This was our first time on a cruise ship. The ship’s art deco atrium lobby is dazzling. Spanning three decks, it is overlooked by two tiers of ornate balconies with monochrome friezes featuring the studio’s most famous cartoon characters. The bronze statue of Donald Duck in admiral attire at the foot of a sweeping, royal blue and gold carpeted staircase serves as a reminder that this herculean structure sails. Throughout the ship designers have balanced trademark Disney with high-end expectation. Enchanting pastel artwork complements subtle Mickey silhouettes etched in bronze and a razzmatazz of geometric designs.

The Disney Dream has 1,250 spacious staterooms (cabins), almost all with a private veranda. As the ship filled, excitable children began to feast on the unlimited ice cream. Youngsters have a whole deck dedicated to them with a nursery, kids’ club and teenage areas. Staffed by a team of trained counsellors and with stringent safeguards to keep adults out, the facilities include discos, arts and crafts, drama classes, gaming areas and even a life-size mock-up of the Millennium Falcon from Star Wars.

Stormtroopers and children onboard Disney DreamAdults are rewarded with over-18s areas including restaurants, coffee shops, pools, hot tubs, bars and nightclubs. The Senses Spa and Salon has a fully stocked gym offering unrivalled ocean views, along with the treatments, a barbershop, teeth whitening and even metabolic testing. We treated ourselves to an hour in the Tropical Rainforest, an oasis containing sauna and steam room. The customary sail-away party – a musical medley performed by Captain Mickey in time to the ship’s blasting foghorn – was moved indoors owing to a brief shower. No matter, we sang our way to the theatre for the first of a twice-nightly Broadway-style show celebrating the sights and sounds of Disney musicals.

The Disney Dream also has a separate cinema showing the studio’s new releases and vintage classics plus a giant screen attached to the main funnel – ‘funnel vision’ – for those who prefer to watch movies from the warmth of the open-air swimming pool. In a feat of engineering there’s also an elevated water slide that snakes around the top deck and over the side of the ship. This is Disney, after all. In addition to an all-you-can-eat buffet, there is a plentiful choice of restaurants. With bright, bold colours and oversized displays, the all-American Animator’s Palate satisfied our first-night hunger. This is one for families with digital displays bringing hand-drawn sketches of Finding Nemo to life.

Caribbean rhythms

Having grown accustomed to the gentle motion of the vessel as it journeyed towards the Bahamas, we docked early the next morning in the capital, Nassau. From the selection of ‘port adventures’ on offer, including walking trails and dolphin watching, we chose the short catamaran ride to the Blue Lagoon, a tiny sand island, where we spent a blissful few hours under the winter sun away from the hustle and bustle of the city.

Back on board, and after a second night of Disney musicals – the villains taking centre stage this time – we had reservations at Palo, an adults-only fine-dining Italian restaurant. Our waiter’s recommendations couldn’t have been more perfect: soft potato gnocchi in tomato sauce with kale, calamari and prawns to start followed by slow-roasted centre-cut veal shank with gremolata and risotto Milanese. The chocolate soufflé prepared fresh to order and served with vanilla bean and chocolate sauce is a Disney Cruise Line must-have.

We could have happily spent the rest of the evening polishing off another bottle of red from the cellar but we had a further date. Pirate Night is a Disney Dream institution, and, while we limited our costume to the red bandanas left in our stateroom, others went the full Jack Sparrow, and the party reached its crescendo with a marvellous open-deck fireworks display.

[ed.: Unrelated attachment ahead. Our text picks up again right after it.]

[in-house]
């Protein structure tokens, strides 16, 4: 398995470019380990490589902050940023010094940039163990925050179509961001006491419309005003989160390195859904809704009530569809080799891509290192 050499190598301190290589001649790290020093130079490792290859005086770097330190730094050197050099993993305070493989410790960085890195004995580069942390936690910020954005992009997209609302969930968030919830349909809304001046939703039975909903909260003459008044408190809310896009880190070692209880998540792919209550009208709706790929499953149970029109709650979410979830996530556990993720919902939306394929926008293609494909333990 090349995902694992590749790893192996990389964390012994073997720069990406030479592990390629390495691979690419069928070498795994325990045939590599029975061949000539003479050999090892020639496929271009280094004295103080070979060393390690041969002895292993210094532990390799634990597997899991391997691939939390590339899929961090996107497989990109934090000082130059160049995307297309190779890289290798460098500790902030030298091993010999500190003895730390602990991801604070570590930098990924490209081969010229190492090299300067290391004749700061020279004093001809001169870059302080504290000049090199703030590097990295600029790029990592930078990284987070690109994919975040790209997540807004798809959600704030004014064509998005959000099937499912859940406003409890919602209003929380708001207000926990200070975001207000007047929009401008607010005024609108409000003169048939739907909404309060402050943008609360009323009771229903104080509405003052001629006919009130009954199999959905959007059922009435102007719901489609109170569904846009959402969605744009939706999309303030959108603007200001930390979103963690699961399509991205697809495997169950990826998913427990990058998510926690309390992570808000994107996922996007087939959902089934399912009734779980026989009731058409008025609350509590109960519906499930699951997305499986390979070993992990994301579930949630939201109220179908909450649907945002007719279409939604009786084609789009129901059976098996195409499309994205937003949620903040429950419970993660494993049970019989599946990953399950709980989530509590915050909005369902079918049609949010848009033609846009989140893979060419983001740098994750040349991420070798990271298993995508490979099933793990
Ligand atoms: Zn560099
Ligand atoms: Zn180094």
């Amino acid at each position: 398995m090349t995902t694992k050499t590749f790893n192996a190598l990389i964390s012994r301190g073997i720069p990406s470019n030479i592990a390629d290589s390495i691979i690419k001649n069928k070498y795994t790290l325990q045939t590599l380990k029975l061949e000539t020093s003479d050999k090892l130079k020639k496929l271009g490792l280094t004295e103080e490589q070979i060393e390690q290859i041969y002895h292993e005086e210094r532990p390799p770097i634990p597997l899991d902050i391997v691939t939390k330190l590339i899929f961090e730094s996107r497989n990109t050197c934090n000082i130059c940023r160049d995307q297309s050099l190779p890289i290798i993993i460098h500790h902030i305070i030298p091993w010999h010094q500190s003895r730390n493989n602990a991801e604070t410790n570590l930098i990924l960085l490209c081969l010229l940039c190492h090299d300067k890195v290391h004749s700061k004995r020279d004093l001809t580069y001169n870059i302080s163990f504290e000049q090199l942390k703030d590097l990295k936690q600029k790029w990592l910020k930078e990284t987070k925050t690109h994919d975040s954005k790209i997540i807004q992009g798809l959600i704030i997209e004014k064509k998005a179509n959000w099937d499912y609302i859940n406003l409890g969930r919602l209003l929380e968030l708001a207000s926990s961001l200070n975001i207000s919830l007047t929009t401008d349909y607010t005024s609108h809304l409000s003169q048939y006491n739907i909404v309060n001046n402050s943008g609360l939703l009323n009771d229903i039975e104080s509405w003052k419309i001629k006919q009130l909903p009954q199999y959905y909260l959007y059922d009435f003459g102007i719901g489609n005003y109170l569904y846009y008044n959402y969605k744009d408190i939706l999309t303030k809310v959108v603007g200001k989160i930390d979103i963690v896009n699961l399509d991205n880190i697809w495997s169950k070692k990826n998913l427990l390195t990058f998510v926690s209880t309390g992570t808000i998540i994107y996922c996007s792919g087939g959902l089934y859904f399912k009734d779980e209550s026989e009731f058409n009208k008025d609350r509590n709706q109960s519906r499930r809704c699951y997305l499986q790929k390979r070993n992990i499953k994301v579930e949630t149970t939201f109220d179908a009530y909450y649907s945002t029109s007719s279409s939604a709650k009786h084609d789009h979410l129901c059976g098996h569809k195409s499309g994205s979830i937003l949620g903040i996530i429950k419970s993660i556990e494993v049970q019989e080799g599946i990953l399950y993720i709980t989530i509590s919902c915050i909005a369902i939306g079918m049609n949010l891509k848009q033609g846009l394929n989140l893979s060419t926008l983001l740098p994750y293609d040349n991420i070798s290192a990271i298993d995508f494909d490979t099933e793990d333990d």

If the evening felt like a dream, pulling back the curtains next morning, some 90 miles away, to an idyllic balcony view of calm turquoise waters, gently swaying palm trees and sandy beaches was an eye-rubbing wonder. Castaway Cay is Disney’s 1,000-acre private island, secured on a 99-year lease from the Bahamian government since 1997, with only a skeleton staff remaining onshore after the cruise ships depart. Our day in paradise started with a calming full-body couple’s Swedish massage in a wooden stilted cabana on the edge of the adults-only beach.

Disney Dream docked on Castaway CayFor the wilder members of our party, parascending and jet skiing were also on offer, but we chose a more sedate afternoon excursion to a white, deserted sandbank some 10 minutes’ boat ride away. Crescent shaped and barely wider than a family-sized car it rises from the warm, turquoise waters under the blazing sun. Our trail of footprints etched in marshmallow sand like Robinson Crusoe.

Sun-kissed and spoilt rotten, we rounded off our holiday in style in the marble floored, ballroom-style Royal Palace restaurant, where we chose escargot followed by a tender Dijon-crusted rack of lamb from the French-inspired menu. With its regal rose furnishings and elaborate chandeliers, this is a decadent celebration of Disney fairy tales with hand-painted pictures of Cinderella, Snow White and Belle from Beauty and the Beast hung from the walls.

Returning to Florida next morning, our journey was almost over. Just time to visit Disney Springs – the new shopping and eating destination in Disney World. Stocking up on souvenirs, it was hard not to recall the Disney patriarch’s cautioning about the behemoth he had created: “I only hope that we don’t lose sight of one thing – that it was all started by a mouse.”

If that doesn’t convince a visionary business leader of the value of buying a Mickey Mouse mug for their desk, what will?

Ultimate Disney holiday slideshow (click to enlarge)

Getting there

Director flew to Orlando with Virgin Atlantic from Gatwick.

Ultimate Disney accommodation

To tailor your ultimate Disney holiday, including flights, accommodation and parks entry visit

Twitter @DisneyCruise

Instagram @DisneyCruiseline

About author

Richard Dunnett

Richard Dunnett

Richard Dunnett is an associate editor who writes about entrepreneurs, SMEs, FTSE 100 corporations, technology, manufacturing, media and sustainability.

No comments

Time limit is exhausted. Please reload the CAPTCHA.